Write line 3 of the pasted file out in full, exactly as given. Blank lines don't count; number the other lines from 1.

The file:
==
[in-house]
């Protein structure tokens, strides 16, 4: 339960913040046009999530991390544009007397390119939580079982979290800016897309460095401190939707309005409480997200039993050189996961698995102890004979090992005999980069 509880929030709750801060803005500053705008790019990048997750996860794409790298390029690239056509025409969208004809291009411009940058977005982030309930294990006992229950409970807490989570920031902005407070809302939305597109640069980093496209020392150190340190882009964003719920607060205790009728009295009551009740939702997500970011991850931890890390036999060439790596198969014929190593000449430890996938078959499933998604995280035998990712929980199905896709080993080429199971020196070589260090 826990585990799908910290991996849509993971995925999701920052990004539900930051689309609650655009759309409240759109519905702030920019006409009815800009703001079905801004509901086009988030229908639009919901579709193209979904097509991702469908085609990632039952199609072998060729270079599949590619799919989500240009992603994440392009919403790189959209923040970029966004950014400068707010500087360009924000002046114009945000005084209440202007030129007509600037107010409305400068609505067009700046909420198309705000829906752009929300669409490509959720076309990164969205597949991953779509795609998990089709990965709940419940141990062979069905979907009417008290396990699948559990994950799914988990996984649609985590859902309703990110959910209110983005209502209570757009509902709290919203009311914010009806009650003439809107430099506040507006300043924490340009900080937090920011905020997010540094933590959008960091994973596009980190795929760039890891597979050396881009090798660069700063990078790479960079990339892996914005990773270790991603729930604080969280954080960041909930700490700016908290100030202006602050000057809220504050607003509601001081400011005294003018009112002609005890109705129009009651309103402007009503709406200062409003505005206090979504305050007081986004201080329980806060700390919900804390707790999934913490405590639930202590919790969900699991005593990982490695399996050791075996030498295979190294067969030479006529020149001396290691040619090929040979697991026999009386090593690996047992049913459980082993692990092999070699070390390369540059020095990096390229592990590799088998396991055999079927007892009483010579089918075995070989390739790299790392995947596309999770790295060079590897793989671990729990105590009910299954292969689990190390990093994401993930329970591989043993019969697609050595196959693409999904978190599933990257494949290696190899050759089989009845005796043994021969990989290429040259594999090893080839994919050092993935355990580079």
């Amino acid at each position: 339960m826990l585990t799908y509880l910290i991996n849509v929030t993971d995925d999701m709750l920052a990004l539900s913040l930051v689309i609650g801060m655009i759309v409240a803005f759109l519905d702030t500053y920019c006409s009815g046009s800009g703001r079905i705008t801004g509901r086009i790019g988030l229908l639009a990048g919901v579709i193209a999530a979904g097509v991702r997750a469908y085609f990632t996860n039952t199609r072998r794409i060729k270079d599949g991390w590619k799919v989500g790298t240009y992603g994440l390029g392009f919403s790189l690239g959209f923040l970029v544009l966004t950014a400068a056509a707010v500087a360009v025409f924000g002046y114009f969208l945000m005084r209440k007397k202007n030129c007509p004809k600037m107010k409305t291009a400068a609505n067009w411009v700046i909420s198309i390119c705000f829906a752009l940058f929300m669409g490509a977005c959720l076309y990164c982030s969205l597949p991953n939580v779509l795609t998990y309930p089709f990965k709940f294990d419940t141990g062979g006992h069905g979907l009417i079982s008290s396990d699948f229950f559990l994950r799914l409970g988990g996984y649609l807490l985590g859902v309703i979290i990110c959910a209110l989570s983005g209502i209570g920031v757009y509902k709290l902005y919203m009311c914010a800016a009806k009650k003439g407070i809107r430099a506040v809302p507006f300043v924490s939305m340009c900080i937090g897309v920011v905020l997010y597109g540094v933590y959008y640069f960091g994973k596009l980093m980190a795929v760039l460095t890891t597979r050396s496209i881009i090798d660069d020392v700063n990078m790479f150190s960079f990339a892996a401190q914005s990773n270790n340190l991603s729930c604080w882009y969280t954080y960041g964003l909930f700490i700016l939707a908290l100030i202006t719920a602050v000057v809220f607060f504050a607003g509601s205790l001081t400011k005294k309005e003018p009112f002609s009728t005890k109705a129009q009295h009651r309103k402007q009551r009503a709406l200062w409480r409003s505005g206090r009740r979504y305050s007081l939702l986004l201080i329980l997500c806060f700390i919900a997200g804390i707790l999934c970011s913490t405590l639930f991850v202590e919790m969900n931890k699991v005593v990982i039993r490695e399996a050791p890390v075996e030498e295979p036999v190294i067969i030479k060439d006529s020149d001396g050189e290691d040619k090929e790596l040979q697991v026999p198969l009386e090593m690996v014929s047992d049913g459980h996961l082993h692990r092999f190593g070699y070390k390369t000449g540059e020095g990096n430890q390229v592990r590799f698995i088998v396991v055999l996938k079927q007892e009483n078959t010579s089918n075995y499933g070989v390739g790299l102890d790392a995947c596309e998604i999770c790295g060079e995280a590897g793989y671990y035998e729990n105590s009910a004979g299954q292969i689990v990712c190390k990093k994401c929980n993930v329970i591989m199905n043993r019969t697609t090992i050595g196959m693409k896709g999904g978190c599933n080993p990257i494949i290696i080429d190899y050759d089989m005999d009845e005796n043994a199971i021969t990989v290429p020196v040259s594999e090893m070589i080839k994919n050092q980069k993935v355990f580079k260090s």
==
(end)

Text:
């Amino acid at each position: 339960m826990l585990t799908y509880l910290i991996n849509v929030t993971d995925d999701m709750l920052a990004l539900s913040l930051v689309i609650g801060m655009i759309v409240a803005f759109l519905d702030t500053y920019c006409s009815g046009s800009g703001r079905i705008t801004g509901r086009i790019g988030l229908l639009a990048g919901v579709i193209a999530a979904g097509v991702r997750a469908y085609f990632t996860n039952t199609r072998r794409i060729k270079d599949g991390w590619k799919v989500g790298t240009y992603g994440l390029g392009f919403s790189l690239g959209f923040l970029v544009l966004t950014a400068a056509a707010v500087a360009v025409f924000g002046y114009f969208l945000m005084r209440k007397k202007n030129c007509p004809k600037m107010k409305t291009a400068a609505n067009w411009v700046i909420s198309i390119c705000f829906a752009l940058f929300m669409g490509a977005c959720l076309y990164c982030s969205l597949p991953n939580v779509l795609t998990y309930p089709f990965k709940f294990d419940t141990g062979g006992h069905g979907l009417i079982s008290s396990d699948f229950f559990l994950r799914l409970g988990g996984y649609l807490l985590g859902v309703i979290i990110c959910a209110l989570s983005g209502i209570g920031v757009y509902k709290l902005y919203m009311c914010a800016a009806k009650k003439g407070i809107r430099a506040v809302p507006f300043v924490s939305m340009c900080i937090g897309v920011v905020l997010y597109g540094v933590y959008y640069f960091g994973k596009l980093m980190a795929v760039l460095t890891t597979r050396s496209i881009i090798d660069d020392v700063n990078m790479f150190s960079f990339a892996a401190q914005s990773n270790n340190l991603s729930c604080w882009y969280t954080y960041g964003l909930f700490i700016l939707a908290l100030i202006t719920a602050v000057v809220f607060f504050a607003g509601s205790l001081t400011k005294k309005e003018p009112f002609s009728t005890k109705a129009q009295h009651r309103k402007q009551r009503a709406l200062w409480r409003s505005g206090r009740r979504y305050s007081l939702l986004l201080i329980l997500c806060f700390i919900a997200g804390i707790l999934c970011s913490t405590l639930f991850v202590e919790m969900n931890k699991v005593v990982i039993r490695e399996a050791p890390v075996e030498e295979p036999v190294i067969i030479k060439d006529s020149d001396g050189e290691d040619k090929e790596l040979q697991v026999p198969l009386e090593m690996v014929s047992d049913g459980h996961l082993h692990r092999f190593g070699y070390k390369t000449g540059e020095g990096n430890q390229v592990r590799f698995i088998v396991v055999l996938k079927q007892e009483n078959t010579s089918n075995y499933g070989v390739g790299l102890d790392a995947c596309e998604i999770c790295g060079e995280a590897g793989y671990y035998e729990n105590s009910a004979g299954q292969i689990v990712c190390k990093k994401c929980n993930v329970i591989m199905n043993r019969t697609t090992i050595g196959m693409k896709g999904g978190c599933n080993p990257i494949i290696i080429d190899y050759d089989m005999d009845e005796n043994a199971i021969t990989v290429p020196v040259s594999e090893m070589i080839k994919n050092q980069k993935v355990f580079k260090s």